Another SHRM conference has come and gone. With over a thousand exhibitors, hundreds of events, and keynote speakers ranging from Brené Brown to Martha Stewart, the SHRM conference can cause a bit of sensory overload, but we’ve distilled our experience at the conference down to a few core themes. Here are five of the biggest trends we saw at SHRM 2019:
1. Candidate experience is supremely important
In case you needed a reminder, candidate experience is one element of the hiring process that’s on everyone’s minds. With unemployment at historic lows, employers are scrambling to attract and retain talented candidates. Improving the candidate experience is one way that employers can remain competitive and avoid losing out on strong talent. At SHRM, we saw that candidate experience is increasingly a priority for employers. Vendors are providing solutions that make it easier to foster a smooth and polished candidate experience, whether it’s by using automation to make your hiring cycles faster, or by gamifying the candidate selection stage.
2. Employee engagement is the next frontier in analytics
Employers are increasingly viewing employee engagement as a key component of company success. Happy and engaged employees perform better and are more likely to drive a company forward. What’s more, most companies have a TON of data on their employees, but they have no idea what to do with it. Out of SHRM, it seems like the next frontier in data analytics is finding a way to use machine learning to take this aggregated data and translate it into meaningful insights for HR. Companies are starting to view employees more strategically, less as a “human resource” and more as people who fit strategically within the entire organization. As companies start to view the employee more strategically, we expect to see new and innovative ways to use data to understand employee engagement.
3. Empathy is more than just a buzzword
With headliners like Brené Brown in the mix, a lot of the discussions increasingly turned to the importance of empathy in human resources. HR is the management of human beings, and empathy goes a long way when it comes to fostering a positive work culture, which in turn enhances employee engagement. Many employers now agree that empathy is an important quality to look for in any employee who will be managing people. This ties into the need to create a workforce full of people who are emotionally intelligent and inclusive of all types of people.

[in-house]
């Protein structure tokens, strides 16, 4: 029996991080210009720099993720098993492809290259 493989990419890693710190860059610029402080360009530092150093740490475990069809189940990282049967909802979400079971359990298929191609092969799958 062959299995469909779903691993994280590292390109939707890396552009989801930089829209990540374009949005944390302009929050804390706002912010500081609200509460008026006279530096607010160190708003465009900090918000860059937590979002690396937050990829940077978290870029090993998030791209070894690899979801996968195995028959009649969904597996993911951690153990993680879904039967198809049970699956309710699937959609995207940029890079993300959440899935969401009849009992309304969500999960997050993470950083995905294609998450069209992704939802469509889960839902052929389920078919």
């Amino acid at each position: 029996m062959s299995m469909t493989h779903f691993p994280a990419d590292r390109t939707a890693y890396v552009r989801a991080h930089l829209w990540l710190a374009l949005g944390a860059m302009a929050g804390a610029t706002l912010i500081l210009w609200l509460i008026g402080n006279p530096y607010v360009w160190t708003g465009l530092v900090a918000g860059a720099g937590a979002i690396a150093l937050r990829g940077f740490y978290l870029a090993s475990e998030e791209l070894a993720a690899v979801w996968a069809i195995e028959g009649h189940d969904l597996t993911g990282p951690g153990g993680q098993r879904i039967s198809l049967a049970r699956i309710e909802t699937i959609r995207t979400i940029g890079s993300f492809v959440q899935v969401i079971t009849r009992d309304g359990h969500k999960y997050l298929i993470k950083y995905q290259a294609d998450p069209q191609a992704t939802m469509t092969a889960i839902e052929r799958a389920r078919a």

4. Companies have an eye towards social responsibility
Beyond empathy for employees, companies are realizing the benefits of being socially responsible. We’ve already seen that millennial candidates are more interested in working for socially responsible companies, which has to do with the fact that younger generations want to feel a sense of purpose at work. We’re also seeing a conscious drive for companies to be more “green” in the way they operate on day-to-day basis. But social responsibility isn’t just a great way to attract great candidates. It can also strengthen your brand with consumers by aligning charitable actions with your company mission. Plus, it makes your employees feel good.
5. Diversity and inclusion is a constant
It may be nothing new, but diversity and inclusivity continue to be major talking points at SHRM and beyond. Gen Z is projected to be the most diverse group to join the workforce, and companies are striving to create harmonious work cultures that are inclusive to all. Whether it involves using data to reduce bias in the hiring process, or leveraging new technology to find and attract talented people from all walks of life, D&I is top of mind for many companies, but there’s still much progress to be made.
SHRM was a fascinating experience as always, and we look forward to seeing what the big talking points will be next year in San Diego.